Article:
Every person, and every single sewing machine has a different method or setting for making button holes, therefore I couldn't begin to tell you how the settings on your machine work for you. I recommend following your machine manual, and doing some trial tests. If you don't have a machine that makes buttonholes,  you could hand stitch them (warning: satisfying but time consuming) or, if you live in any large city most alteration tailors and even some dry cleaners will be apply your button holes for you. I generally outsource my buttonholes as my machine doesn't do buttonholes. Even so, the tailor who applies your button holes will expect you to mark them first. There are some general rules for marking buttonholes:

There are button hole markings on the pattern for you to follow on the Olya shirt. However you should always customise the size of your button holes to match your buttons. Generally speaking your button hole should be around 3mm up to 5mm bigger than your button depending on the thickness of the button. If it is a large or round button the button hole will need to be even bigger. I recommend to do some test runs first. That will ensure your button holes are working well (and are the right size for your buttons.



On a shirt the front buttons always run vertically in the same direction as the placket. Make sure the button holes are lined up in the CENTRE of the placket. 


On the collar stand there is one button hole and that is always horizontal (opposite to the body). This button hole is placed in the middle of the stand depth wise, but the centre of the buttonhole DOES NOT line up with the centre of the body, note the diagram above. It is set back slightly. This is because its more important for the buttons to line up, than the buttonholes..  to line up. If the button was in the centre of a horizontal buttonhole there would be too much wiggle room either side of the button and the neckline would open up and close, this way the buttonhole is pulled against the button.


When marking the button placement, the centre of the button goes in the middle of the vertical buttonholes.


You should place the underneath layer where you intend it go, as if you were doing the shirt up, then you can simply poke through the cut buttonhole with a pencil or invisible marker to other side, leaving a mark where the button will go.

With the horizontal buttonhole on the collar stand, the centre of the button will be positioned not in the middle of the hole, but aligned with the buttons on the placket which are all at the centre front. So, the button will be positioned 5mm from the outside edge of the button hole.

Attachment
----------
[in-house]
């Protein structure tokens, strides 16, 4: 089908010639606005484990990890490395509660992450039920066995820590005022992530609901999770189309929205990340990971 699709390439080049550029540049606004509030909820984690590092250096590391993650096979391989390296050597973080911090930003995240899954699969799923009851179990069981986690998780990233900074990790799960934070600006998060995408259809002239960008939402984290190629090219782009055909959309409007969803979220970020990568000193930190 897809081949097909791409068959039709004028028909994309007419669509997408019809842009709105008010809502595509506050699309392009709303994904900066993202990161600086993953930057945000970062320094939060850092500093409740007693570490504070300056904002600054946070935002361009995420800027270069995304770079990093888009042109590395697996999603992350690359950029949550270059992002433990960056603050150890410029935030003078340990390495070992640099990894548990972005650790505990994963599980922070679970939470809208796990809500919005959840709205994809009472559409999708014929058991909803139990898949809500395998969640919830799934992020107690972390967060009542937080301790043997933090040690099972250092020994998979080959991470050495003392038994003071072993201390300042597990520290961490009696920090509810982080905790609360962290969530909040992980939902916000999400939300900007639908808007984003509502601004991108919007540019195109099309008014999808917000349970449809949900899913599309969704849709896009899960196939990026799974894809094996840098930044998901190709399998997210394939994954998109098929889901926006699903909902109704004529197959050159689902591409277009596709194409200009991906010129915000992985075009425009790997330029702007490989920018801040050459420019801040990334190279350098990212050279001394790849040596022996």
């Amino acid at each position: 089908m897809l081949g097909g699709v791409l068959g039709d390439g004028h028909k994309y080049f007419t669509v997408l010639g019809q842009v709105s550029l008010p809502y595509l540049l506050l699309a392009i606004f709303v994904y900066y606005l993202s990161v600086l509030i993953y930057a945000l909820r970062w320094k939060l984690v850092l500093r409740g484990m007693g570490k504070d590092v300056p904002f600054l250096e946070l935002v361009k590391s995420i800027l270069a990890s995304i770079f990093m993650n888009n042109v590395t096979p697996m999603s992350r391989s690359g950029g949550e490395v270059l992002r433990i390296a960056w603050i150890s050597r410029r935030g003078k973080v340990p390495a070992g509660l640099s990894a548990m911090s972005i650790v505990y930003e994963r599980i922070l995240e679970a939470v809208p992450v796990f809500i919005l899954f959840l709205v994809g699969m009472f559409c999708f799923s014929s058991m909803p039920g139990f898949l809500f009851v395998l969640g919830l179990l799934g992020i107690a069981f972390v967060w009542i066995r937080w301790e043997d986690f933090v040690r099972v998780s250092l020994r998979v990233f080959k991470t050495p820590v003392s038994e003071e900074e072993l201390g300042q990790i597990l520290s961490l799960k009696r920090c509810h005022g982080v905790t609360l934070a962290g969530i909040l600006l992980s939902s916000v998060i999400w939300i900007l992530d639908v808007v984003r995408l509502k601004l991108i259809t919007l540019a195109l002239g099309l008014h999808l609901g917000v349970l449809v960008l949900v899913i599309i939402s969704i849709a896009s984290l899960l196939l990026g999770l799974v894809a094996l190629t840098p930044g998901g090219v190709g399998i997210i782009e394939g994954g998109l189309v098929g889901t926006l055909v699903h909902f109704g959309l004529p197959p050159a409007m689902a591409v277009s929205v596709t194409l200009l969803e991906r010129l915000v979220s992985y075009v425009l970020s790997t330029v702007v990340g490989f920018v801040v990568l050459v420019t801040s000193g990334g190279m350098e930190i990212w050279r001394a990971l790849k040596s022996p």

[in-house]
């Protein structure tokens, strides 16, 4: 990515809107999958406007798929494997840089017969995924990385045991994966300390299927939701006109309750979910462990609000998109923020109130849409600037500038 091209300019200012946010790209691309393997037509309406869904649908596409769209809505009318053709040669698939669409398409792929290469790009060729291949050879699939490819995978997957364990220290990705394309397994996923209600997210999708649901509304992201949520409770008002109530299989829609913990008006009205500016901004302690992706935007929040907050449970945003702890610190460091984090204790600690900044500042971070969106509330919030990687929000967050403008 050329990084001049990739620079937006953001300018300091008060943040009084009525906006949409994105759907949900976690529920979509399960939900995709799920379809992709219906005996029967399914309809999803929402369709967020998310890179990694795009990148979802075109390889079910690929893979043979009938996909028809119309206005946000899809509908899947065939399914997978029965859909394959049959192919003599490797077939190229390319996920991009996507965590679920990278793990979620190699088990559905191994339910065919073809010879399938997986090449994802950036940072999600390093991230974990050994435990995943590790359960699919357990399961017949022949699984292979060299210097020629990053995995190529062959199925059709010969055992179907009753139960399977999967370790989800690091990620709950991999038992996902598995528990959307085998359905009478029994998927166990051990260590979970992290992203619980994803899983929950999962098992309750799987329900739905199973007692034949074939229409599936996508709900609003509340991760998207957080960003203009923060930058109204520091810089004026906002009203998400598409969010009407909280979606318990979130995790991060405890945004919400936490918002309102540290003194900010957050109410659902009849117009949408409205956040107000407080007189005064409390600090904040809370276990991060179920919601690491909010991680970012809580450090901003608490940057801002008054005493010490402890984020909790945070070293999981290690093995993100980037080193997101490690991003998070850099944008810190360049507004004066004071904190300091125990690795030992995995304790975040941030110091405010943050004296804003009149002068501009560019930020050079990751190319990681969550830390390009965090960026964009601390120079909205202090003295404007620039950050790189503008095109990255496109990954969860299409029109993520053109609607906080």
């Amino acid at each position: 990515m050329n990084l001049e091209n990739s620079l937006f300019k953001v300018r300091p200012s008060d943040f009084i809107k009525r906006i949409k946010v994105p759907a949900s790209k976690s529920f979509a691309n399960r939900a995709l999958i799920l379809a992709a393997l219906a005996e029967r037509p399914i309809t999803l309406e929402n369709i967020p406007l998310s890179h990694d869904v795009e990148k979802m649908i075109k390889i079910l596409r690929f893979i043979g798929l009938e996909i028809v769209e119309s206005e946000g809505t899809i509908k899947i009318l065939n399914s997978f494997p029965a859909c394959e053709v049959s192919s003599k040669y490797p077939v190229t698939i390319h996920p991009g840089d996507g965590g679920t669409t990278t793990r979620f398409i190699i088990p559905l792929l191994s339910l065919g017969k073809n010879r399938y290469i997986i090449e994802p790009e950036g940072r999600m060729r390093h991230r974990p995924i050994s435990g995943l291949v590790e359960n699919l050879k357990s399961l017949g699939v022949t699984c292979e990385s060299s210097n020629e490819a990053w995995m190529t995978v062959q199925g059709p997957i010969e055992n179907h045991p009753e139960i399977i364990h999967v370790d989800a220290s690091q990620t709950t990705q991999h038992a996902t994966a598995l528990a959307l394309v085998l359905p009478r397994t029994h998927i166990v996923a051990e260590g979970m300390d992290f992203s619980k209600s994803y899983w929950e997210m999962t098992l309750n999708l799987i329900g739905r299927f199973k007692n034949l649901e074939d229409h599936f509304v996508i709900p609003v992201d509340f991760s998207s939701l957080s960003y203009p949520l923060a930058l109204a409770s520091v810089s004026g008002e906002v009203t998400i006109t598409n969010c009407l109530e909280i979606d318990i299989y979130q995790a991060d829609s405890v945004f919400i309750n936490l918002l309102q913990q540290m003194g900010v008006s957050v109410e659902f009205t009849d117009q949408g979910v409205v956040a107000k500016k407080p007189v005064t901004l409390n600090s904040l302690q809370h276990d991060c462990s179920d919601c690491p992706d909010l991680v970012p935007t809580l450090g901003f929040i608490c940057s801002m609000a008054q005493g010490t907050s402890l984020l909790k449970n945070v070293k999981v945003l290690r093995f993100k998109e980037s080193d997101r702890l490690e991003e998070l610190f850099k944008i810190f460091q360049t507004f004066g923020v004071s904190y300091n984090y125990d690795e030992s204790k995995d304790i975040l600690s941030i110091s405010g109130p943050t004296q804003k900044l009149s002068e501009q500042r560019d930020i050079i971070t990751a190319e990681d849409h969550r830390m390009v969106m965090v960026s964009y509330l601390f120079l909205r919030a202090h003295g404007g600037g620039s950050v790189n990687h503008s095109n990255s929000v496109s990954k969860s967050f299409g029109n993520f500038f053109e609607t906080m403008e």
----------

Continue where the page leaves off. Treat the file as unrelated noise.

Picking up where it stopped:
The buttonhole on the cuff is horizontal, and placed in the middle of the cuff. The distance from the start of the button hole to the edge of the cuff is 7mm and the button will be placed 3mm in from the start of the button hole (just like the collar stand) This lines the closure up with the centre of the 2cm wide placket.

Now you just need to attach your buttons! 


But which sides do the buttonholes go? Left or right?

Traditionally, a mans shirt wraps left over right, and a womens shirt right over left.

While I cant confirm its truth, the theory is that a gentleman's sword was always worn on the left side, so that it could be drawn with the right hand. If a jacket buttoned right over left, the handle of the sword would be likely to catch in the jacket opening when drawn, so any serious swordsman would demand a garment which buttoned left over right. As an indication of a masculine lifestyle, this tradition was then extended to other items of menswear.

The theory behind why womens shirt are fastened right over left is that 'LADIES' were once dressed by maids or servants; it is easier for a right-handed person to button another's clothing right-over-left. Men normally dressed themselves, and the opposite method is easier. 

However what my college teacher taught me was, womens shirts fasten right over left, because a woman is always right. I'm not sure about that, but it's certainly easy to remember at least.

I don't tend to prescribe to any fixed notions of gender, patriarchy or class systems, so when choosing which side of my shirt gets buttonholes and which side gets the buttons, I generally choose the one with neater topstitching. Feel free to do your buttons up however the hell you want.